##### Figure 2. Two equivalent circuit models of an inductively-loaded common-emitter amplifier. In Figure 2(a), the amplifier’s transistor sinks an AC current. In Figure 2(b), the transistor sources an AC current.

In Figure 2(a), the AC voltage at node B is –RLic. With C1 acting as a short circuit, the AC voltage at node A is also –RLic. When we account for both DC and AC components, we observe that the overall voltage at node A goes from VCC to a smaller value of VCCRLic.

In Figure 2(b), the transistor sources an AC current of ic, and a positive AC voltage appears at node A. In this case, the overall voltage at node A goes from VCC to a larger value of VCC + RLic. We see from this that the collector voltage can exceed VCC.

Another way to reach the same result is to consider the DC voltage across the capacitor C1. In the absence of an AC signal, the nodes A and B in Figure 3 are at VCC and 0 V, respectively. The DC voltage across the capacitor is therefore VCC, with the polarity shown in Figure 3.

##### Figure 3. A generic inductively-loaded common-emitter amplifier. Note the polarity on each side of C1.

When the transistor sources an AC current of ic, a positive AC voltage of RLic appears at node B. Accounting for the DC voltage of the capacitor, we observe that the overall voltage at node A is VCC + RLic. Similarly, when the transistor sinks an AC current of ic, the overall voltage at node A drops to VCCRLic.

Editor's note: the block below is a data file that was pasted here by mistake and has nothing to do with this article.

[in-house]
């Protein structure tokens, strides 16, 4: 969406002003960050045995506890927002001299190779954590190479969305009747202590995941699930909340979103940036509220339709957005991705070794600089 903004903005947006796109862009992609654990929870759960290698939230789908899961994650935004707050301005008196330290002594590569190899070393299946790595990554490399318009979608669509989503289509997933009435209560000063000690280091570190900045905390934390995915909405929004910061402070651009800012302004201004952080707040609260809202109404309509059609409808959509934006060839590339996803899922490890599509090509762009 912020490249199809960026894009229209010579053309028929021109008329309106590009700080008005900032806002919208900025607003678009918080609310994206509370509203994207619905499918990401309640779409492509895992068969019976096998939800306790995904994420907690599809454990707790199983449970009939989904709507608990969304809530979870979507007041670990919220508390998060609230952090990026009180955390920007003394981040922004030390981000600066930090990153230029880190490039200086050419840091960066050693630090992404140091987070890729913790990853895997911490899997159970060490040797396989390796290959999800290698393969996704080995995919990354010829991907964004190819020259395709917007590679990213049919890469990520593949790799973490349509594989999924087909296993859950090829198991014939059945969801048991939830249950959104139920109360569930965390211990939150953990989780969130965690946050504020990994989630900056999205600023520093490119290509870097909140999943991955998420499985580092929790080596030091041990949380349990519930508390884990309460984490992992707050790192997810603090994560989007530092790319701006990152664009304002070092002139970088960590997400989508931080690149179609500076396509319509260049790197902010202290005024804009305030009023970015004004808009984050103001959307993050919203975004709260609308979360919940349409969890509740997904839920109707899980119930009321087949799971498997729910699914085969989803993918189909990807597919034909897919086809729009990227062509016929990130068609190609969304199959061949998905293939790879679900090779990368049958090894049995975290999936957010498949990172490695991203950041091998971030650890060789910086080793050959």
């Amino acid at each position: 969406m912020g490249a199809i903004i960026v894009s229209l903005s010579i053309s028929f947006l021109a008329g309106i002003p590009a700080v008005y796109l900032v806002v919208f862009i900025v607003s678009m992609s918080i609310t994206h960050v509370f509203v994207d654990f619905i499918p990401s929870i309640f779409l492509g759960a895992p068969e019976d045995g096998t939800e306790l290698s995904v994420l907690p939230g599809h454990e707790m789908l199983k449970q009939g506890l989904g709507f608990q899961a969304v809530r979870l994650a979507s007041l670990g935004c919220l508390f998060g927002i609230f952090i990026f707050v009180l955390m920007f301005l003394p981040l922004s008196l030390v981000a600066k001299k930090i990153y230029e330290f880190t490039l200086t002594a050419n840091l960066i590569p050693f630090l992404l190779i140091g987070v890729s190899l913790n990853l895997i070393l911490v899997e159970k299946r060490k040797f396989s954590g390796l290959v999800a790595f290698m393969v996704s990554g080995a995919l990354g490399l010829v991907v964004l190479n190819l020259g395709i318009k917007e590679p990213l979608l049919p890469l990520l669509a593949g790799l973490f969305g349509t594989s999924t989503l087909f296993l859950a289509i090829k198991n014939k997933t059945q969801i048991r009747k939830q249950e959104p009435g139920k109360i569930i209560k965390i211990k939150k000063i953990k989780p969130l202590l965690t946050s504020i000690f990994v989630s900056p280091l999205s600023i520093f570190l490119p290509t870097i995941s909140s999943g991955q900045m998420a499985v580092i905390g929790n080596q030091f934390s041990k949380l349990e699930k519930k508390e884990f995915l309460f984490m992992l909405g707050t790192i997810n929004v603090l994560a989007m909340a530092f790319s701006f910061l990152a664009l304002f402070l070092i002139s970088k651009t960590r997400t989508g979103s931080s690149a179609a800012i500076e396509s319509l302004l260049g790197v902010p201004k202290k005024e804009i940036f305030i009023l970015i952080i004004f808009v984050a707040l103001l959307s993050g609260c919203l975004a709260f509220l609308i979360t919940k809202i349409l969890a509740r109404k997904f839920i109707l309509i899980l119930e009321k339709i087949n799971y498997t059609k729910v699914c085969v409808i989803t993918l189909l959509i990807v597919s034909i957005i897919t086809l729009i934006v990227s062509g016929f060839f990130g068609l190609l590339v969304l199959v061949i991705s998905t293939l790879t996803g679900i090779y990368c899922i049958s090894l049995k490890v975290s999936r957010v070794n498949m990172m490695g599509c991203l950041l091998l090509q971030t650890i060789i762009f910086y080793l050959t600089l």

#### Finding the Maximum Voltage Swing

Assume that the transistor has a bias current of ICQ, which is also the DC current that the inductor provides. The maximum AC current that the transistor can source to the load occurs when the overall collector current is almost zero (transistor almost in cutoff). This requires sourcing an AC current of ic,max = ICQ, as illustrated in Figure 4(a).

Using ic,max = ICQ, we find the maximum voltage at node A to be VCC + RLICQ. To have a symmetrical swing, the transistor should also sink ic,max = ICQ. This leads to a minimum voltage of VCCRLICQ at node A, as we see in Figure 4(b).

##### Figure 4. Finding the maximum voltage (a) and minimum voltage (b).

On the other hand, assuming that the transistor’s saturation voltage is zero (VCE(sat) = 0), the minimum collector voltage is 0 V. Therefore, we obtain:

$$V_{CC}~-~R_LI_{CQ}~=~0~ \Rightarrow~ I_{CQ}~=~\frac{V_{CC}}{R_L}$$